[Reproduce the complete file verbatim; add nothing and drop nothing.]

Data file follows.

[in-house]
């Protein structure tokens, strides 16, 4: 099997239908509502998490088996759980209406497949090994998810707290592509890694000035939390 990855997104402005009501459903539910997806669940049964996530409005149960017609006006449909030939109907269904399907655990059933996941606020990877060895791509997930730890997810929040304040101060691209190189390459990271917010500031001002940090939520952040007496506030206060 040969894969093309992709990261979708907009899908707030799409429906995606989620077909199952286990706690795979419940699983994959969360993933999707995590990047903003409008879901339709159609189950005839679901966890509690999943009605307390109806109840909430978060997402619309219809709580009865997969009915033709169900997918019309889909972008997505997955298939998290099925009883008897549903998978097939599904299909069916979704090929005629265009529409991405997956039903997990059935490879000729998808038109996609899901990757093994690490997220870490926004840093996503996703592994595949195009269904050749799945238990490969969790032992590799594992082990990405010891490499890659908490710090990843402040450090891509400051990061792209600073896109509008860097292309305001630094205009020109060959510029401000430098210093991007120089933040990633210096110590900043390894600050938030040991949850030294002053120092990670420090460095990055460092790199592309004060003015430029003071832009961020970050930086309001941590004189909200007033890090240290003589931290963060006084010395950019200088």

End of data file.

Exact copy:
[in-house]
């Protein structure tokens, strides 16, 4: 099997239908509502998490088996759980209406497949090994998810707290592509890694000035939390 990855997104402005009501459903539910997806669940049964996530409005149960017609006006449909030939109907269904399907655990059933996941606020990877060895791509997930730890997810929040304040101060691209190189390459990271917010500031001002940090939520952040007496506030206060 040969894969093309992709990261979708907009899908707030799409429906995606989620077909199952286990706690795979419940699983994959969360993933999707995590990047903003409008879901339709159609189950005839679901966890509690999943009605307390109806109840909430978060997402619309219809709580009865997969009915033709169900997918019309889909972008997505997955298939998290099925009883008897549903998978097939599904299909069916979704090929005629265009529409991405997956039903997990059935490879000729998808038109996609899901990757093994690490997220870490926004840093996503996703592994595949195009269904050749799945238990490969969790032992590799594992082990990405010891490499890659908490710090990843402040450090891509400051990061792209600073896109509008860097292309305001630094205009020109060959510029401000430098210093991007120089933040990633210096110590900043390894600050938030040991949850030294002053120092990670420090460095990055460092790199592309004060003015430029003071832009961020970050930086309001941590004189909200007033890090240290003589931290963060006084010395950019200088």